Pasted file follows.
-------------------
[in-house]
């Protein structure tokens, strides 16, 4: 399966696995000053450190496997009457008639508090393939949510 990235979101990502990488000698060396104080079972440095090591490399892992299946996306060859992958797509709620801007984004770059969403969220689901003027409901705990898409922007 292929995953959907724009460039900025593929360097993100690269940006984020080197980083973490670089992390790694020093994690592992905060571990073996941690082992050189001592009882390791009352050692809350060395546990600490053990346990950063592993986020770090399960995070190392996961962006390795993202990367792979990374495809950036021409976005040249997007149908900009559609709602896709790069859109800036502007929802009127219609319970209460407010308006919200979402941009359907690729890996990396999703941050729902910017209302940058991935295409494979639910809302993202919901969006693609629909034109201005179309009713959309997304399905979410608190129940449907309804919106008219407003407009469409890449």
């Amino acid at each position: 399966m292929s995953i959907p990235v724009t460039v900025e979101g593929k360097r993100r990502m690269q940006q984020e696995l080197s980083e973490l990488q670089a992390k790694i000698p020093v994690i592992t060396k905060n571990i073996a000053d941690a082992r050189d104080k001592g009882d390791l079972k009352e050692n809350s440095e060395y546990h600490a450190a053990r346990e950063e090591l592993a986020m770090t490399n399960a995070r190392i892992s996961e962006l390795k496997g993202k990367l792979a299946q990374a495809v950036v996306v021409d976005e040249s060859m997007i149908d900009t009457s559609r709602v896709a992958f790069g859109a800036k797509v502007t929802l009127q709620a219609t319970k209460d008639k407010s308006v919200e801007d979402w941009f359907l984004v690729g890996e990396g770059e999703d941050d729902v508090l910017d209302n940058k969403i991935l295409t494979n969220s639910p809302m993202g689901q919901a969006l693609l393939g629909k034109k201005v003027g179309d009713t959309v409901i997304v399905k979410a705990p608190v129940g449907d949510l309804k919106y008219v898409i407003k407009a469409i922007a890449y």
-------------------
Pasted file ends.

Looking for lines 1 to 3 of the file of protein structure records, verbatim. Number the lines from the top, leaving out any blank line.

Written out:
[in-house]
């Protein structure tokens, strides 16, 4: 399966696995000053450190496997009457008639508090393939949510 990235979101990502990488000698060396104080079972440095090591490399892992299946996306060859992958797509709620801007984004770059969403969220689901003027409901705990898409922007 292929995953959907724009460039900025593929360097993100690269940006984020080197980083973490670089992390790694020093994690592992905060571990073996941690082992050189001592009882390791009352050692809350060395546990600490053990346990950063592993986020770090399960995070190392996961962006390795993202990367792979990374495809950036021409976005040249997007149908900009559609709602896709790069859109800036502007929802009127219609319970209460407010308006919200979402941009359907690729890996990396999703941050729902910017209302940058991935295409494979639910809302993202919901969006693609629909034109201005179309009713959309997304399905979410608190129940449907309804919106008219407003407009469409890449």
């Amino acid at each position: 399966m292929s995953i959907p990235v724009t460039v900025e979101g593929k360097r993100r990502m690269q940006q984020e696995l080197s980083e973490l990488q670089a992390k790694i000698p020093v994690i592992t060396k905060n571990i073996a000053d941690a082992r050189d104080k001592g009882d390791l079972k009352e050692n809350s440095e060395y546990h600490a450190a053990r346990e950063e090591l592993a986020m770090t490399n399960a995070r190392i892992s996961e962006l390795k496997g993202k990367l792979a299946q990374a495809v950036v996306v021409d976005e040249s060859m997007i149908d900009t009457s559609r709602v896709a992958f790069g859109a800036k797509v502007t929802l009127q709620a219609t319970k209460d008639k407010s308006v919200e801007d979402w941009f359907l984004v690729g890996e990396g770059e999703d941050d729902v508090l910017d209302n940058k969403i991935l295409t494979n969220s639910p809302m993202g689901q919901a969006l693609l393939g629909k034109k201005v003027g179309d009713t959309v409901i997304v399905k979410a705990p608190v129940g449907d949510l309804k919106y008219v898409i407003k407009a469409i922007a890449y």